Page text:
NeuroVoices: Yung Chyung, MD, on Apitegromab’s Additive Benefits to SMA Treatment

The chief medical officer of Scholar Rock provided background on the company’s investigational SMA treatment and its clinical benefit when applied with nusinersen (Spinraza; Biogen).

Despite the utilization of SMN upregulators in the treatment paradigm, spinal muscular atrophy (SMA) remains a debilitating disease for patients. Apitegromab, a muscle-directed therapy developed by Scholar Rock, demonstrated its ability to improve motor function in both ambulatory and nonambulatory type 2 and 3 SMA in the recently concluded phase 2 TOPAZ clinical trial (NCT0392158).

In the non-ambulatory cohort of patients on background nusinersen started earlier in life, treatment with apitegromab 20 mg/kg led to sizable increases in Hammersmith Functional Motor Scale Expanded (HFMSE). In the non-ambulatory cohort of patients on background nusinersen started later in life (≥5 years of age), treatment with apitegromab 20 mg/kg led to an increase in HFMSE, contrasting with declines experienced on average by this patient population without treatment.

Prior to treatment with apitegromab, investigators documented that nusinersen did not increase HFMSE on average in children who initiate treatment after the age of 5 years. Of the pooled populations, 7 of 35 patients (20%) gained at least 1 World Health Organization (WHO) motor milestones following 12 months of apitegromab treatment, including 1 patient who gained 3 milestones and 1 who gained 2.

Yung Chyung, MD, chief medical officer, Scholar Rock, sat down with NeurologyLive on a new iteration of NeuroVoices to provide further background on the results, the unique study design, and apitegromab’s mechanism of action. He also provided perspective on the unmet needs of patients with type 2 and 3 SMA and the need to continue research in this area.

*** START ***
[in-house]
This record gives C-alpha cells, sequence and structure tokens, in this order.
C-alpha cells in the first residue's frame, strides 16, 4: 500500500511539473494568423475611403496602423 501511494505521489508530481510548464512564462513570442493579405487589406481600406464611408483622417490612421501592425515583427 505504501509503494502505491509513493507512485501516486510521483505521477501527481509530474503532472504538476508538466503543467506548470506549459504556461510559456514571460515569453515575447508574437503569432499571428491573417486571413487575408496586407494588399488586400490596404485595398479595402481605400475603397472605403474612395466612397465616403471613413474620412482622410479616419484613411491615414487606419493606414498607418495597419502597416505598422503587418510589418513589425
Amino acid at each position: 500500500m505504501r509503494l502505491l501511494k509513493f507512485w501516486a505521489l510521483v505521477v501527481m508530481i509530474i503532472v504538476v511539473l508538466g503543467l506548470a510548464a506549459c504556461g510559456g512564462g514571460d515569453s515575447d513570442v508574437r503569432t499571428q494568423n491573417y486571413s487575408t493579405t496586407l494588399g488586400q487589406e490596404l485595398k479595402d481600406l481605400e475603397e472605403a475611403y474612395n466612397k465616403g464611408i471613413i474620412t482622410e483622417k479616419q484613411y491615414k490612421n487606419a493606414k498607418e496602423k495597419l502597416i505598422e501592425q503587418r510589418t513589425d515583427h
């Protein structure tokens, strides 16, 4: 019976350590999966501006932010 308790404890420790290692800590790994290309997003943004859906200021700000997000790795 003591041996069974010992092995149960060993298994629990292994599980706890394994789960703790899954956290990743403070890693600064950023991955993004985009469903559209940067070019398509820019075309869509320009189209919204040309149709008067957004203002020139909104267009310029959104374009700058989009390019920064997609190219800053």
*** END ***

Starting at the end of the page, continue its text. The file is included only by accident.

NeurologyLive: What was the significance of the results from the TOPAZ study?

Yung Chyung, MD: Our vision for apitegromab and SMA is to address the persistent unmet medical need despite the advent of SMA regular therapies. To do this, we are aiming to improve motor function when added on top of such therapies. Towards the end, we were very excited by the TOPAZ results, which we believe illustrates the transformative potential apitegromab has, particularly in the type 2 and nonambulatory type 3 SMA populations. More specifically, we looked at 2 different nonambulatory cohorts. The first looked at individuals who had previously been started on background nusinersen earlier in life as well as those who started later in life.

The primary efficacy measure was the Hammersmith scale, which previously served as the primary end point for a phase 3 nusinersen trial as well. This scale is important, clinically meaningful, and validated outcome measure for SMA. Across the nonambulatory populations, the TOPAZ trial observed meaningful increases in the mean change from baseline to Hammersmith scale. Notably, the majority of patients in the non-ambulatory cohorts experienced increases in their Hammersmith score with subsets of individuals achieving sizable increases. We also observed a potential signal for clinical effect in the ambulatory type 3 care. All in all, we’re quite enthusiastic about advancing our program with apitegromab in SMA and further investigating the efficacy and safety of this molecule towards our aspiration of transforming the care of patients with SMA.

What was the reasoning for the trial design and the use of nusinersen in conjunction with apitegromab?

The therapeutic hypothesis here is not to replace or compete with SMN regular therapies. Instead, the goal is to complement the primarily disease stabilizing effects of SMN regulators by aiming to drive motor function improvements through apitegromab and help address the severe functional deficits that patients still suffer despite SMN regulated therapies. Given that nusinersen was the only SMN therapy generally available at the time of TOPAZ trial enrollment, we decided to use that therapy for our study. With that being said, our therapeutic hypothesis is that apitgromab has the potential to be added on top of any SMN regulator, as an orthogonal and complimentary approach. Our intention is to broadly explore apitegromab on top of any SMN regulator including nusinersen, risdiplam (Evrysdi; Genentech), and eventually gene therapy, and not limit such exploration to nusinersen alone.